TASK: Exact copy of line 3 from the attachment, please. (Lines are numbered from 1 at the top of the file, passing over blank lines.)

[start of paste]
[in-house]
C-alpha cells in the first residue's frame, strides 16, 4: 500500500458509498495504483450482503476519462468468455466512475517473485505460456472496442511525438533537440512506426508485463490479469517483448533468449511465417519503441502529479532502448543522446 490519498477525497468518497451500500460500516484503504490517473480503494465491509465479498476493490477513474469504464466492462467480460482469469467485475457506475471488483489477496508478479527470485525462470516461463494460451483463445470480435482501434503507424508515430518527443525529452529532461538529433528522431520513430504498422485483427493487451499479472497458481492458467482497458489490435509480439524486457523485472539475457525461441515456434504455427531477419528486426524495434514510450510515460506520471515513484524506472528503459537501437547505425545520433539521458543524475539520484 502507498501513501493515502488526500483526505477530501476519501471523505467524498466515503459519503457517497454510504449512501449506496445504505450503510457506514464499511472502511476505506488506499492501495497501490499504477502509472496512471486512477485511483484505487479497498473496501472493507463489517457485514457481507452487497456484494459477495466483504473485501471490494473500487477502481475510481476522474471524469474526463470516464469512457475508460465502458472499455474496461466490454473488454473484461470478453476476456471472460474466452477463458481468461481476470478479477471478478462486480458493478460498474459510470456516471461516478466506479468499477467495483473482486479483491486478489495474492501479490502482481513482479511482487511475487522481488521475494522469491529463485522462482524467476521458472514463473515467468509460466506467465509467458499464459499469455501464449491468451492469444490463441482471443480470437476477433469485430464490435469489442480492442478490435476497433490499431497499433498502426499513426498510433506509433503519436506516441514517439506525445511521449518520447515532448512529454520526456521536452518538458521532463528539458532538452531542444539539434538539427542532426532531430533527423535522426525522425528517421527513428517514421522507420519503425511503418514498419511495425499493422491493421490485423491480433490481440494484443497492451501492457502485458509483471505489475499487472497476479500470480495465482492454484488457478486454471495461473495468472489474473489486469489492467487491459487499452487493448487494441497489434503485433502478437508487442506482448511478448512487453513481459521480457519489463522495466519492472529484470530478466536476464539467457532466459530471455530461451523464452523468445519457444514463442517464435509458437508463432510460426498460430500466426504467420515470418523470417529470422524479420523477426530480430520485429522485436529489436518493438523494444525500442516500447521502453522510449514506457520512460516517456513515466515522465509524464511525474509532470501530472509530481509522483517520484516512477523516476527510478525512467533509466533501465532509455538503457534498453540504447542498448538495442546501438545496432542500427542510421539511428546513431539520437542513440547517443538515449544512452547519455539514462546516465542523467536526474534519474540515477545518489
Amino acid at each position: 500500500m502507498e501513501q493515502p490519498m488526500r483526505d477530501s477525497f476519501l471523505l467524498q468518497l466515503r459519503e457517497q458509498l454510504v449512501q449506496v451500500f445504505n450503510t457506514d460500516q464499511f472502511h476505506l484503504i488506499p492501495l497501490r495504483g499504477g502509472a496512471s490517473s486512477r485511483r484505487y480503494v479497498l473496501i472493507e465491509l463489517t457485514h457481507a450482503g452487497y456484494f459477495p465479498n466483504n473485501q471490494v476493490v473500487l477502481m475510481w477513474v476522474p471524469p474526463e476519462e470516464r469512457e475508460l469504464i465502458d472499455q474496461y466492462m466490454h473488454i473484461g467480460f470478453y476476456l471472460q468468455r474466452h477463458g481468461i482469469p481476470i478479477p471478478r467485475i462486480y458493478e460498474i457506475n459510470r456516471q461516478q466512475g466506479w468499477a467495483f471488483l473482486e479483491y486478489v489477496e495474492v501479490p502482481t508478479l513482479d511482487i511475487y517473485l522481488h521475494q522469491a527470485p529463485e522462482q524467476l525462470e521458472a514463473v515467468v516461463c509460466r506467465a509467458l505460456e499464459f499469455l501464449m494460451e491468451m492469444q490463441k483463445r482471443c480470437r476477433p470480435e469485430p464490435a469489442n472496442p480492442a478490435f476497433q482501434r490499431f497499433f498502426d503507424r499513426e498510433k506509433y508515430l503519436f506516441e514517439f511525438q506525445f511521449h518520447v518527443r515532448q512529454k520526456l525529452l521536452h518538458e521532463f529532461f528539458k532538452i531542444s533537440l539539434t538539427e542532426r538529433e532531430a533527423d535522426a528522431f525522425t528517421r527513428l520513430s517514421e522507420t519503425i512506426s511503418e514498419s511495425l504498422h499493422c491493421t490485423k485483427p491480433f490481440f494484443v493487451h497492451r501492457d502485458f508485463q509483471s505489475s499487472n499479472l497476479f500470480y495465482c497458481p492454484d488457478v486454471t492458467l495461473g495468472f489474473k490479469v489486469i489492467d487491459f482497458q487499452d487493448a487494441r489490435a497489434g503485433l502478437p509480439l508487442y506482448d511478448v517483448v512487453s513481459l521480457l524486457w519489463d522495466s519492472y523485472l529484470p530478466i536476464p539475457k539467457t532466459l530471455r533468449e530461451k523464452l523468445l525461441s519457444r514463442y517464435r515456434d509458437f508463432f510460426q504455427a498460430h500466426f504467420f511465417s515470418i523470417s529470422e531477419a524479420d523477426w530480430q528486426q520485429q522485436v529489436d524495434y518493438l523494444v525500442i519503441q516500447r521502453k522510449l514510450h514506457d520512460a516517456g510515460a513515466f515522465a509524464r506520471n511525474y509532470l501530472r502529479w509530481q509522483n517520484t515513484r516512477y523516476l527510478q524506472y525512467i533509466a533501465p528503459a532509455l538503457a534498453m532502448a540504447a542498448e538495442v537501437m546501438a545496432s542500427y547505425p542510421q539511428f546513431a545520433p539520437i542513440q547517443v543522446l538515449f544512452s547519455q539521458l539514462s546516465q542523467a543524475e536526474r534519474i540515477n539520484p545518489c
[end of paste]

Amino acid at each position: 500500500m502507498e501513501q493515502p490519498m488526500r483526505d477530501s477525497f476519501l471523505l467524498q468518497l466515503r459519503e457517497q458509498l454510504v449512501q449506496v451500500f445504505n450503510t457506514d460500516q464499511f472502511h476505506l484503504i488506499p492501495l497501490r495504483g499504477g502509472a496512471s490517473s486512477r485511483r484505487y480503494v479497498l473496501i472493507e465491509l463489517t457485514h457481507a450482503g452487497y456484494f459477495p465479498n466483504n473485501q471490494v476493490v473500487l477502481m475510481w477513474v476522474p471524469p474526463e476519462e470516464r469512457e475508460l469504464i465502458d472499455q474496461y466492462m466490454h473488454i473484461g467480460f470478453y476476456l471472460q468468455r474466452h477463458g481468461i482469469p481476470i478479477p471478478r467485475i462486480y458493478e460498474i457506475n459510470r456516471q461516478q466512475g466506479w468499477a467495483f471488483l473482486e479483491y486478489v489477496e495474492v501479490p502482481t508478479l513482479d511482487i511475487y517473485l522481488h521475494q522469491a527470485p529463485e522462482q524467476l525462470e521458472a514463473v515467468v516461463c509460466r506467465a509467458l505460456e499464459f499469455l501464449m494460451e491468451m492469444q490463441k483463445r482471443c480470437r476477433p470480435e469485430p464490435a469489442n472496442p480492442a478490435f476497433q482501434r490499431f497499433f498502426d503507424r499513426e498510433k506509433y508515430l503519436f506516441e514517439f511525438q506525445f511521449h518520447v518527443r515532448q512529454k520526456l525529452l521536452h518538458e521532463f529532461f528539458k532538452i531542444s533537440l539539434t538539427e542532426r538529433e532531430a533527423d535522426a528522431f525522425t528517421r527513428l520513430s517514421e522507420t519503425i512506426s511503418e514498419s511495425l504498422h499493422c491493421t490485423k485483427p491480433f490481440f494484443v493487451h497492451r501492457d502485458f508485463q509483471s505489475s499487472n499479472l497476479f500470480y495465482c497458481p492454484d488457478v486454471t492458467l495461473g495468472f489474473k490479469v489486469i489492467d487491459f482497458q487499452d487493448a487494441r489490435a497489434g503485433l502478437p509480439l508487442y506482448d511478448v517483448v512487453s513481459l521480457l524486457w519489463d522495466s519492472y523485472l529484470p530478466i536476464p539475457k539467457t532466459l530471455r533468449e530461451k523464452l523468445l525461441s519457444r514463442y517464435r515456434d509458437f508463432f510460426q504455427a498460430h500466426f504467420f511465417s515470418i523470417s529470422e531477419a524479420d523477426w530480430q528486426q520485429q522485436v529489436d524495434y518493438l523494444v525500442i519503441q516500447r521502453k522510449l514510450h514506457d520512460a516517456g510515460a513515466f515522465a509524464r506520471n511525474y509532470l501530472r502529479w509530481q509522483n517520484t515513484r516512477y523516476l527510478q524506472y525512467i533509466a533501465p528503459a532509455l538503457a534498453m532502448a540504447a542498448e538495442v537501437m546501438a545496432s542500427y547505425p542510421q539511428f546513431a545520433p539520437i542513440q547517443v543522446l538515449f544512452s547519455q539521458l539514462s546516465q542523467a543524475e536526474r534519474i540515477n539520484p545518489c